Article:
Folate is abundant in lentils. To avoid neural tube abnormalities, folate is essential. In 100 g whole lentils and split lentils, there are 479 and 204 micrograms of folate, respectively (1). Folate serves as a cofactor in one-carbon metabolism essential for nucleotide synthesis and methylation. Low folate intake leads to increased homocysteine levels,which is a risk factor for cardiovascular disease and stroke (3).
As an added benefit, prenatal intake of this vital vitamin has been shown to lower the incidence of gestational diabetes. Gestational diabetes is less likely to occur in women who take more folate during pregnancy, according to 2019 research of 14,553 expectant mothers (3).
According to the CDC, women of reproductive age should drink 400 micrograms (mcg) of folate or folic acid daily at the very least. Pregnant and nursing women should raise their consumption, according to the CDC (3).
Lentils help in preventing cancer
Tumor growth rates may be slowed by selenium, according to certain studies. A person’s immunological response to infection may be boosted if T cells are stimulated as a result of taking this drug. T-cells are anti-infectious.
Cancers of the colon, prostate, lung, bladder, skin, esophagus, and stomach may be less common if selenium supplements are used, according to the NIH. Even though studies on selenium’s cancer-prevention properties have shown conflicting findings, experts must continue their investigation. Colorectal cancer may also be linked to fiber intake, a 2019 meta-analysis of 405 studies found. Mechanism of dietary fiber may decrease the risk of colorectal cancer by increasing stool bulk, diluting fecal carcinogens, and decreasing transit time, thus reducing the contact between carcinogens and the lining of the colorectum. Also, bacterial fermentation of fiber results in the production of short chain fatty acids, which may have protective effects against colorectal cancer (4).
In addition, lentils have shown significantly the highest polyphenolic content among different pulses. Polyphenolics have shown chemopreventive ability against cancer with several plausible molecular, genetic and biochemical mechanisms (1).
Lentils help in battling exhaustion
Fatigue is often caused by an iron deficit. A lack of iron in the diet might impact the body’s ability to properly use energy. Heme and nonheme iron are the two forms of iron that exist. Non Heme iron is found in plants, including lentils. Heme iron may be found in animal products like meat and fish.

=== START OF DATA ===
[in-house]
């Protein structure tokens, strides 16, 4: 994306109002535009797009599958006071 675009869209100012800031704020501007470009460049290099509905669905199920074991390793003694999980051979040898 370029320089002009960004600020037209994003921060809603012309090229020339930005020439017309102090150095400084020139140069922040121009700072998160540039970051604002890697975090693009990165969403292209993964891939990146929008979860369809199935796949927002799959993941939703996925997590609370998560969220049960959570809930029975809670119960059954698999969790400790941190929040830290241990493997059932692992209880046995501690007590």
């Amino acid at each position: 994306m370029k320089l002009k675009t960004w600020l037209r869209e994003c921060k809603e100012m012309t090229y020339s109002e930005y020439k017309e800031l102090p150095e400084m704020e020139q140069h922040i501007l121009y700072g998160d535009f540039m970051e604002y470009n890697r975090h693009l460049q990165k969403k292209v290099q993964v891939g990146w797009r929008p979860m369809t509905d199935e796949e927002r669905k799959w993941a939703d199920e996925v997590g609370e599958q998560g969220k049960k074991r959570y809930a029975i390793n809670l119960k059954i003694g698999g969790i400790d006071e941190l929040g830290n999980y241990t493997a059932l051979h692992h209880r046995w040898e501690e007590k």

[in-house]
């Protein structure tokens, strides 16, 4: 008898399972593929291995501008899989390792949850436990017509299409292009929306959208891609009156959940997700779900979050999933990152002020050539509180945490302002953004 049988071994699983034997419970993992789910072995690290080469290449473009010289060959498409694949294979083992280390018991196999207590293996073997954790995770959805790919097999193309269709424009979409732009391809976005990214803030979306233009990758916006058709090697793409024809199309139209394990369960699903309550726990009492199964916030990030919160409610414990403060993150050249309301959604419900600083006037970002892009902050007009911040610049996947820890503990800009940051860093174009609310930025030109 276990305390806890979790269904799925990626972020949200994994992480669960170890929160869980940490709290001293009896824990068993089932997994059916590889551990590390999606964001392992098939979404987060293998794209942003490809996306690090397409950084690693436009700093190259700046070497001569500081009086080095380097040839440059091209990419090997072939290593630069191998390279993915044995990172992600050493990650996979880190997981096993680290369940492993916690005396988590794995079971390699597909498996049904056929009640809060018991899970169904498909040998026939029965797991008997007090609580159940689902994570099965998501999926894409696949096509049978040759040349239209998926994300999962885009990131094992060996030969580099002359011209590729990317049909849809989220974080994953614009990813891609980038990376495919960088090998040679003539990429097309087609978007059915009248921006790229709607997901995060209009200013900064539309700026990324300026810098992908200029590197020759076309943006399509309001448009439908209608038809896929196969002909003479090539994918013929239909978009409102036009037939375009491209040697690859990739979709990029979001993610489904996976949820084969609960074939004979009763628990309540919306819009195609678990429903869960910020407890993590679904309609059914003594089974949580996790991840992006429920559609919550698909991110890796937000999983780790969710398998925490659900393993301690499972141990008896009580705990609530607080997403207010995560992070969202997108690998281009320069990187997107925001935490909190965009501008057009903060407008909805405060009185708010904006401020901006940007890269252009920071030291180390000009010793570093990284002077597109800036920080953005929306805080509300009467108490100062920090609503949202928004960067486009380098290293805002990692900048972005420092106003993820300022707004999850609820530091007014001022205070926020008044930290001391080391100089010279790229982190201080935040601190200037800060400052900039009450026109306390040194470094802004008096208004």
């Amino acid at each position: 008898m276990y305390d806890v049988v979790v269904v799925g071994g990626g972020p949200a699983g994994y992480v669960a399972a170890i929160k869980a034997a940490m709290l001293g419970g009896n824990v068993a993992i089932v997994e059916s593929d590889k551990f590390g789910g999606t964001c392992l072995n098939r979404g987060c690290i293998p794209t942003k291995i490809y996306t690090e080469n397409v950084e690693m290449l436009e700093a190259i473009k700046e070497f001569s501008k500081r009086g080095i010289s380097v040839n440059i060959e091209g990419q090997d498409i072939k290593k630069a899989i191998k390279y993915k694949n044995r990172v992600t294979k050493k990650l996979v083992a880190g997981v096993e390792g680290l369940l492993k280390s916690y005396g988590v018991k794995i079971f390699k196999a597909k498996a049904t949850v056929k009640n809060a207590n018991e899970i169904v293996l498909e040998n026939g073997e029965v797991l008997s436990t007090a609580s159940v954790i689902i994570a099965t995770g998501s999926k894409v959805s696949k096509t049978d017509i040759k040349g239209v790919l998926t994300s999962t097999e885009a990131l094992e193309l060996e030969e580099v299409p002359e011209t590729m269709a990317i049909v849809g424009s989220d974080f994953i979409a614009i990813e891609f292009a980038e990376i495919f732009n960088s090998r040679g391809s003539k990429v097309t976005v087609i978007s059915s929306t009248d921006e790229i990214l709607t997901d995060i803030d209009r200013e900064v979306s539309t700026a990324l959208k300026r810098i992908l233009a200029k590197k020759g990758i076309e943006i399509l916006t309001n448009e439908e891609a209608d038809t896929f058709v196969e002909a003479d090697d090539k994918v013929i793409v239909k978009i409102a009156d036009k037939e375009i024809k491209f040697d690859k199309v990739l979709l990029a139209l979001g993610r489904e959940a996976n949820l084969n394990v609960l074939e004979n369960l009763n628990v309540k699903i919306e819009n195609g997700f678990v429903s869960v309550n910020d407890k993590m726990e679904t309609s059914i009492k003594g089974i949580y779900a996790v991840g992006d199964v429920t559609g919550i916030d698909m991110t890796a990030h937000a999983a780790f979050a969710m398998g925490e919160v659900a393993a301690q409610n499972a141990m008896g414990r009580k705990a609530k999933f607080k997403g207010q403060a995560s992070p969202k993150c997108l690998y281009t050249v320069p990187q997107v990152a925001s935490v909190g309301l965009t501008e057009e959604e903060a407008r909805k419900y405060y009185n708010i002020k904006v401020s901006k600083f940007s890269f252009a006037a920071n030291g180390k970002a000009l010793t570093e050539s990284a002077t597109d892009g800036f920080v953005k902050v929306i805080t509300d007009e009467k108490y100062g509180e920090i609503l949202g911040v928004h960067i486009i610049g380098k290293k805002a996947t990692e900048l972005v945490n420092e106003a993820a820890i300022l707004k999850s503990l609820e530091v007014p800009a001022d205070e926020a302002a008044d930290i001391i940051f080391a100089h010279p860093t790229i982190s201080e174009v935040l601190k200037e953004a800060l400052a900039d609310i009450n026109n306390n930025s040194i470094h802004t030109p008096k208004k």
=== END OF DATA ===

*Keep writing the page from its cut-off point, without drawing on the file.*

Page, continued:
Non Heme iron is a vital source of iron for those who avoid meat for health or other reasons. Nonheme iron, on the other hand, cannot be absorbed by the body in the same way as heme iron. Adding vitamin C-rich foods like citrus, berries, and peppers to your diet can help your body better absorb it.
Because bioavailability of iron from lentils could be adversely affected by natural chelating agents present in pulses, this adverse effect could be minimized by cooking, germination and fermentation of lentils prior to ingestion (1).
Lentils help in reliability, satiety, and digestion
By acting as a “bulking agent” in the digestive tract, dietary fiber aids in weight reduction by increasing satiety. Increased satiety and decreased hunger are two benefits of consuming more fiber in one’s diet. A person’s calorie consumption may be reduced using this method. Preventing constipation and promoting regular bowel movements are two benefits of eating lentils because of their high fiber content.
Other FAQs about Lentils that you may be interested in.
In this brief guide, we answered the query, “What are the benefits of lentil foods?” and discussed some benefits of eating lentils.
- Faris, Mo’ez Al-Islam Ezzat, Hamed Rabah Takruri, and Ala Yousef Issa. Role of lentils (Lens culinaris L.) in human health and nutrition: a review. Mediterr J Nutr Metab, 2013, 6, 3-16.
- Kim, Hyunju, et al. Plant‐based diets are associated with a lower risk of incident cardiovascular disease, cardiovascular disease mortality, and all‐cause mortality in a general population of middle‐aged adults. J Am Heart Assoc, 2019, 8, e012865.
- Li, Mengying, et al. Prepregnancy habitual intakes of total, supplemental, and food folate and risk of gestational diabetes mellitus: a prospective cohort study. Diabetes Care, 2019, 42, 1034-1041.
- Masrul, Masrul, and Ricvan Dana Nindrea. Dietary fibre protective against colorectal cancer patients in asia: a meta-analysis. Open access Maced j med sci, 2019, 7, 1723.